Impairment and Diabetes: 5 Key Messages
- "Impairment and Diabetes: 5 Key Messages" is also available as a printable PDF. (PDF, 1.13MB, 2pg.)
1 - New Yorkers with diabetes and pre-diabetes are at high risk for diabetic eye diseases such as retinopathy, glaucoma and cataracts.
- Diabetes is a growing epidemic. More than 1 million adults in New York State have diabetes and another 760,000 adult New Yorkers have diabetes and don't know it. Diabetes is the leading cause of new cases of blindness in adults 20-74 years of age.
- Diabetic retinopathy (DR) can lead to blindness. DR is a complication of diabetes that damages the eye's retina. DR is more likely to develop the longer a person has diabetes, particularly if the diabetes is poorly controlled. As there are often no symptoms in the early stages of DR, a dilated eye exam is critical to diagnosing retinopathy and preventing vision loss.
- Glaucoma is a group of diseases that damage the eye's optic nerve and can result in vision loss and blindness. A person with diabetes is 40% more likely to get glaucoma as other adults. About 7% of New Yorkers aged 40 years and older with diabetes have glaucoma.
- A cataract is the clouding of the eye's lens that causes vision problems. A person with diabetes is 60% more likely to develop cataracts. About 30% of New Yorkers aged 40 years and older with diabetes either currently have cataracts or have had them removed. Cataracts also develop at an earlier age in people with diabetes.
Photos courtesy of Lighthouse International
2 - An annual dilated eye exam is essential for all New Yorkers with diabetes to prevent or slow the progression of vision loss.
- Early diagnosis and timely treatment of diabetes has been shown to prevent vision loss in more than 90% of patients. Good control of blood sugar, blood pressure and cholesterol is very important to reduce vision loss in people with diabetes.
- The American Diabetes Association Clinical Practice Recommendations indicate all people with diabetes should receive an annual dilated eye exam.
- Approximately one in five people with type 2 diabetes have retinopathy when they are first diagnosed with diabetes and about half of patients are diagnosed with diabetic retinopathy too late for treatment to be effective.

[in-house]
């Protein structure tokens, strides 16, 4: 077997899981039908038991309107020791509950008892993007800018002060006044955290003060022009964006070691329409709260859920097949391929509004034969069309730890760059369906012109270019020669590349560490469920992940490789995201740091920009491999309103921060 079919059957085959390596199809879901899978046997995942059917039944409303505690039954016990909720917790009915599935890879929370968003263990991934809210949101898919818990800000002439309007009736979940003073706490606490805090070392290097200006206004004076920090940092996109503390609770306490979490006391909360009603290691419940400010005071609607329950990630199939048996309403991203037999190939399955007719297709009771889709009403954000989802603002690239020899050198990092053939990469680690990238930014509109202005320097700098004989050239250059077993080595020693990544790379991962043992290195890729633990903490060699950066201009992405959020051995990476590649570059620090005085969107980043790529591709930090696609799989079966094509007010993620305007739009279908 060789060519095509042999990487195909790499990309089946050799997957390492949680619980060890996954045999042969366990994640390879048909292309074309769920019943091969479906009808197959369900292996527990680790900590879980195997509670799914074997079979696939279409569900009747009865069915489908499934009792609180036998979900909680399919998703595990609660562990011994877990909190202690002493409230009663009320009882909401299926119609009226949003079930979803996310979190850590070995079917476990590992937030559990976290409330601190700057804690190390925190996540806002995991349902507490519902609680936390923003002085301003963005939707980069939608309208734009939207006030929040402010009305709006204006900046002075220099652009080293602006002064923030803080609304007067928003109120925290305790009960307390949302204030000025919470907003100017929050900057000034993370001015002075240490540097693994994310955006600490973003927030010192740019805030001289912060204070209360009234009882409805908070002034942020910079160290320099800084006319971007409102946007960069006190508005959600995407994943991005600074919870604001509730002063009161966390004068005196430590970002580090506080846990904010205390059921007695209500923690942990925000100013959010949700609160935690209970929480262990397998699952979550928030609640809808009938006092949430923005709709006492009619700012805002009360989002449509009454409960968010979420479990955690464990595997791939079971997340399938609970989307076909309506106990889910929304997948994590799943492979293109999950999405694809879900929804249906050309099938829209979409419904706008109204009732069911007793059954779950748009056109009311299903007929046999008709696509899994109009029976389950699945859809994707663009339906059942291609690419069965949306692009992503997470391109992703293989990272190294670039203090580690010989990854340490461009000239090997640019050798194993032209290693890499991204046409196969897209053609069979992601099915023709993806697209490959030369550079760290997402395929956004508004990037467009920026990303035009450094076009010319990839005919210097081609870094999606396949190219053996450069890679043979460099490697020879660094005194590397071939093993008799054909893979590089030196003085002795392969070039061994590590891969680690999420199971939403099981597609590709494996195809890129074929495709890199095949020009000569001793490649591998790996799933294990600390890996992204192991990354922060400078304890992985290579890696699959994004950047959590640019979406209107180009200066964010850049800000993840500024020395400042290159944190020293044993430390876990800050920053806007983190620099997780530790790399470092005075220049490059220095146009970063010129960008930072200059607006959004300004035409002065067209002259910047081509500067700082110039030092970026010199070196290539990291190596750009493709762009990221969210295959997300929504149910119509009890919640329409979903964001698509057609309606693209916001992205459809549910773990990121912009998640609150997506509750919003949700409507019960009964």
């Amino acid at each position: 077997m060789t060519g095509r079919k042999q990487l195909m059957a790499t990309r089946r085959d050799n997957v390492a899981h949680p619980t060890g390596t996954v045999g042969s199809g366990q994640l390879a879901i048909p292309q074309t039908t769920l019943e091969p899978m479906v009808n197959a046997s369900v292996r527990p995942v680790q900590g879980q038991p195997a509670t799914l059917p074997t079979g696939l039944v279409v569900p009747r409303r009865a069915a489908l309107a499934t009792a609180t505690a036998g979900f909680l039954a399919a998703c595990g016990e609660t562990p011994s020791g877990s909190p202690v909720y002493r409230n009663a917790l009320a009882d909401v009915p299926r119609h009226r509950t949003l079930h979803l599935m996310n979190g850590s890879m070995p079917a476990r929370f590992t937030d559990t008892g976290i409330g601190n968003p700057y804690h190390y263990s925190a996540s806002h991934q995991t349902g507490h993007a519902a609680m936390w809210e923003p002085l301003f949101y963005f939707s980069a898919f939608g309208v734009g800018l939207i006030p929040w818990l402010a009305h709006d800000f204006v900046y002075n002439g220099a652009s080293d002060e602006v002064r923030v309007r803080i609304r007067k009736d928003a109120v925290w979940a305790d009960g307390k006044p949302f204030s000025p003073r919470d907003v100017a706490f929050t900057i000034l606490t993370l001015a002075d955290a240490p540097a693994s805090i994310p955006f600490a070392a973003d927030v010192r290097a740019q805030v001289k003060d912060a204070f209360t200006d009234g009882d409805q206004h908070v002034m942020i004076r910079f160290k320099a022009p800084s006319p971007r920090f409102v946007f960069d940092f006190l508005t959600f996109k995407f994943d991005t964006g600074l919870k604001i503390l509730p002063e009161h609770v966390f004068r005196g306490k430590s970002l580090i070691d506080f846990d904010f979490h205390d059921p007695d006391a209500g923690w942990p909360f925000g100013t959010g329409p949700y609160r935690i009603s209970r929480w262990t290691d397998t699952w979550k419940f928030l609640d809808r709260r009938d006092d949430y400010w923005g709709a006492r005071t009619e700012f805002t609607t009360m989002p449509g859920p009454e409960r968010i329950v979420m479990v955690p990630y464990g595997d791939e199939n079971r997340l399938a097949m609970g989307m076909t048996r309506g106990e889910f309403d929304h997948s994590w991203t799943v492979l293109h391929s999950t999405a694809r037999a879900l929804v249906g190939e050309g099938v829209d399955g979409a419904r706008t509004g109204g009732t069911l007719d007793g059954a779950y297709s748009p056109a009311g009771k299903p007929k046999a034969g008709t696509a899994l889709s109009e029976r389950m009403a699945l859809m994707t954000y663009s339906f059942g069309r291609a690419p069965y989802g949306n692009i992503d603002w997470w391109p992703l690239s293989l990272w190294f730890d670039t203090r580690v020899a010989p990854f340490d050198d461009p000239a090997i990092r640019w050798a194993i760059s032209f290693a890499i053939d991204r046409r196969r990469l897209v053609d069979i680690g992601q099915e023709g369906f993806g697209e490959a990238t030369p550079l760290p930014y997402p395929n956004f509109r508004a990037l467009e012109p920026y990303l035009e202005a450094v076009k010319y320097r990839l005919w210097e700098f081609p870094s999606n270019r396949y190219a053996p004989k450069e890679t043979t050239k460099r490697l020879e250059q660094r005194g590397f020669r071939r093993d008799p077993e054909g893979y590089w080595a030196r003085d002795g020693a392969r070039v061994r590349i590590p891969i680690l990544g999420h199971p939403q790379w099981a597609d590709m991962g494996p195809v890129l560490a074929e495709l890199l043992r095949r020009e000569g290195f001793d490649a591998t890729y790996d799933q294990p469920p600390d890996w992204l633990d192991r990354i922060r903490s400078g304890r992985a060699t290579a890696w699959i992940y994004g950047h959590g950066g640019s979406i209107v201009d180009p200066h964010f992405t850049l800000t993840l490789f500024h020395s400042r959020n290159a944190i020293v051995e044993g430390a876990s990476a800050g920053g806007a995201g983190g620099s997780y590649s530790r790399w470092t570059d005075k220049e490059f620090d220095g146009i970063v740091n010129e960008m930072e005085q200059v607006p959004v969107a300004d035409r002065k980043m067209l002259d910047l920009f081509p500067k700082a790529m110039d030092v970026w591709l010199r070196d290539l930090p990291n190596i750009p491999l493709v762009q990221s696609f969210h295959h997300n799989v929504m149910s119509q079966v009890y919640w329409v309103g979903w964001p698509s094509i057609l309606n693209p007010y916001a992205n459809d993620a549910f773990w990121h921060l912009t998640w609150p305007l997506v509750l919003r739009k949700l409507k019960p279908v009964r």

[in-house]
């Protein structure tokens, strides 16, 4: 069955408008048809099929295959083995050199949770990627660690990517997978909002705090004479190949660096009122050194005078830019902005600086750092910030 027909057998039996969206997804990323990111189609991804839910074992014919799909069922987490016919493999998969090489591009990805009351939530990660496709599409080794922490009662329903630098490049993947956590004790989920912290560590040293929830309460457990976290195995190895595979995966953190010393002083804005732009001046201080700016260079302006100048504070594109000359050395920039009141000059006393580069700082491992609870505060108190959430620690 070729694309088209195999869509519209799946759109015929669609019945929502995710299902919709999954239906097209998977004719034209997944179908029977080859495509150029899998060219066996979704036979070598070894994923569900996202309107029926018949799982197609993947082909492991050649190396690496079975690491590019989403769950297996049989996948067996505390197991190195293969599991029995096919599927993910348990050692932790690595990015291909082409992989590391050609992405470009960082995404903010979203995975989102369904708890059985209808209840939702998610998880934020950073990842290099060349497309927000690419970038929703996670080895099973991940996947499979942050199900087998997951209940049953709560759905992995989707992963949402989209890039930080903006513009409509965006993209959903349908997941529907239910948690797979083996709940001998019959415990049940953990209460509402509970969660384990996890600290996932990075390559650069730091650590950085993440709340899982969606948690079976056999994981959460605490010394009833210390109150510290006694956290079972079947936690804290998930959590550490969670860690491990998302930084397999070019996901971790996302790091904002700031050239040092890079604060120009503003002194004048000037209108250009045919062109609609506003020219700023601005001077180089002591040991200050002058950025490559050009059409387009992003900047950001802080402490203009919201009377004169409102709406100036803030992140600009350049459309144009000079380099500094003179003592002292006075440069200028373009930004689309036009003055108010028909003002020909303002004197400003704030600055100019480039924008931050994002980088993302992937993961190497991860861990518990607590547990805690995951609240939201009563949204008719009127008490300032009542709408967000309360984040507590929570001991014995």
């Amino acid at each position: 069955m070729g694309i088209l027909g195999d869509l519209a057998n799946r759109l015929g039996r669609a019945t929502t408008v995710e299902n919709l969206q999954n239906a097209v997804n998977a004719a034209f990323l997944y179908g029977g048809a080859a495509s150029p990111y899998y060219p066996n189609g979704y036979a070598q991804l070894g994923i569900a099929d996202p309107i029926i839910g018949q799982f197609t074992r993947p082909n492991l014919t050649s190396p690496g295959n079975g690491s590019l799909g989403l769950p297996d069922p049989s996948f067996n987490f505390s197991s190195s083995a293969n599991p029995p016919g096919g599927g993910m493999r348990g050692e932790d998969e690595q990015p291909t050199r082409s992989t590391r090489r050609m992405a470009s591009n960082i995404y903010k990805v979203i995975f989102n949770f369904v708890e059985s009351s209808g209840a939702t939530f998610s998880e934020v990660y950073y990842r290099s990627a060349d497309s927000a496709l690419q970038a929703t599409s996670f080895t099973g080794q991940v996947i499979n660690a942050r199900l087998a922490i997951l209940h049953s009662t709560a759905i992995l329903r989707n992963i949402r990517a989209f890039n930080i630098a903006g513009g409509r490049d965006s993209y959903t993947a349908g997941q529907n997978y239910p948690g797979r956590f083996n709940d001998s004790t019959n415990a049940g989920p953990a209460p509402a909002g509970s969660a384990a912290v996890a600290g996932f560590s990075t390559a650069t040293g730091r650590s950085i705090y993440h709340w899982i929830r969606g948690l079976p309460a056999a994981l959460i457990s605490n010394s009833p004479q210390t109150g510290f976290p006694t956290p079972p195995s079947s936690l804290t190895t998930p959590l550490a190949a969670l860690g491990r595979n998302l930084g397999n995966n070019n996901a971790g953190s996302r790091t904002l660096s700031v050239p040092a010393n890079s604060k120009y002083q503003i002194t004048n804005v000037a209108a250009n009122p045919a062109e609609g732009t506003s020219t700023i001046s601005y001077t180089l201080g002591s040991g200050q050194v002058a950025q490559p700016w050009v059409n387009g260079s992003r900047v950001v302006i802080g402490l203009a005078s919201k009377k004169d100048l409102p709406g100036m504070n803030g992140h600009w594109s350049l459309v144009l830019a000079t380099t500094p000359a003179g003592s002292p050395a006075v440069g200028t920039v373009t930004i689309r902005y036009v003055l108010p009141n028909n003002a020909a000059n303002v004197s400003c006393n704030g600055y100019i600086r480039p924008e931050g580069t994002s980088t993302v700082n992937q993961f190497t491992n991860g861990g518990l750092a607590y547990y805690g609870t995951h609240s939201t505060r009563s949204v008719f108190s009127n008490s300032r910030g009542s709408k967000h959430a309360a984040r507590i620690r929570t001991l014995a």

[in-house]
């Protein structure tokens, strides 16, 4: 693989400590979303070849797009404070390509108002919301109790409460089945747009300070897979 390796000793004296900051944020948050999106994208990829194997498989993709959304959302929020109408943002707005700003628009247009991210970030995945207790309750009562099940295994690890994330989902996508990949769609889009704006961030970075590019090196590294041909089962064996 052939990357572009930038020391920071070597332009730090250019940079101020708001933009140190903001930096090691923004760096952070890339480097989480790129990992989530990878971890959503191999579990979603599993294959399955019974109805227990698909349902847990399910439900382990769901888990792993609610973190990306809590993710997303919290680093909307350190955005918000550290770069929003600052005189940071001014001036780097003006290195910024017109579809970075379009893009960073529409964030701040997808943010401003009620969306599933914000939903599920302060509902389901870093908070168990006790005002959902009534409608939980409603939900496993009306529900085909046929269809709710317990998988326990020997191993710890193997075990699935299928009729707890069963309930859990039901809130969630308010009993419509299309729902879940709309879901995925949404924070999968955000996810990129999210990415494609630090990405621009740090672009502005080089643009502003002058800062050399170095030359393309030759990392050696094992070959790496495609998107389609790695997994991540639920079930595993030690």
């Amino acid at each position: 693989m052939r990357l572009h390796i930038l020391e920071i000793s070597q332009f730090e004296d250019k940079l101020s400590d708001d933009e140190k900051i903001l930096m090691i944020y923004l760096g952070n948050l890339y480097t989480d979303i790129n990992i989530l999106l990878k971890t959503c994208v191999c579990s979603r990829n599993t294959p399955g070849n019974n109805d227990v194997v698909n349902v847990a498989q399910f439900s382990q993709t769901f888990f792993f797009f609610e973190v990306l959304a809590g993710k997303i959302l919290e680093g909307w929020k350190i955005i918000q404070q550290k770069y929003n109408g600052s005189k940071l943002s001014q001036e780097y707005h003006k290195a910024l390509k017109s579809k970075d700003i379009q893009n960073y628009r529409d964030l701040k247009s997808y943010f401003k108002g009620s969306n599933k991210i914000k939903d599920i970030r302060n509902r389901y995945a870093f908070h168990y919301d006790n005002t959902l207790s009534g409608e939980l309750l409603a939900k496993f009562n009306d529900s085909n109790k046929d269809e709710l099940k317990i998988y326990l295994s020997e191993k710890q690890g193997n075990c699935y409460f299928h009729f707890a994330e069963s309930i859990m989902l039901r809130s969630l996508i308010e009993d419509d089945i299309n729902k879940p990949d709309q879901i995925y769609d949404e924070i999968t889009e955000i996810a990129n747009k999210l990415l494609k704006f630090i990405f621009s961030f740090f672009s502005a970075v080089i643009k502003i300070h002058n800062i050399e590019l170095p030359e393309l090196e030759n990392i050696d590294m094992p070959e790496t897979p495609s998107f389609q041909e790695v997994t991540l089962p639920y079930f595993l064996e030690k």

3 - People with diabetes need more education about potential vision loss and the need for yearly dilated eye exams.
- In New York State, only 60% of individuals with diabetes in commercial and Medicaid managed care plans have received a dilated eye exam in the past two years.
- Among New Yorkers aged 40 years and older, the most frequent reason given for not visiting an eye care professional in the past 12 months was because "they had no reason to go." This was true for both people with and without diabetes.
4 - Diabetic retinopathy is a growing public health concern for New York State.
- Diabetic retinopathy has been diagnosed in 19.4% of adult New Yorkers with diabetes. However, it is estimated that one in three patients with diabetes, and half of people with diabetes aged 45-65 years, have some stage of diabetic retinopathy.
- Among adult New Yorkers with diabetes, diabetic retinopathy has been found to dispropor - tionately affect the non-Hispanic Black population (31%) and the Hispanic population (35%) as compared to the non-Hispanic white population (16%).
- Diabetic retinopathy can occur during the pre-diabetes stage and up to seven years before diagnosis of type 2 diabetes. An estimated 3.7 million adult New Yorkers have pre-diabetes, a condition where blood glucose levels are higher than normal, but not high enough to be diagnosed as diabetes. An eye exam can lead to an earlier diagnosis of diabetes for people who do not know they have the disease.
- Over the next 30 years, the number of people in the U.S. diagnosed with diabetes is expected to triple. As a result, the number of individuals 40 years and older diagnosed with diabetic retinopathy or cataracts is expected to triple, and the number with glaucoma is expected to quadruple.
5 - Blindness and vision impairment are major public health problems causing a substantial human and economic toll on individuals and society.
- Vision impairment affects people's ability to drive, read, learn and attend to household and personal tasks.
- Reduced vision can result in social isolation, increased risk of falling, depression, familial stress and a greater tendency to experience disability or die prematurely.
State of New York Department of Health
Publication 0939 Version 11/10
Prepared by the Vision Health Integration and Preservation Program, a collaboration of the New York State Department of Health and Prevent Blindness Tri-State.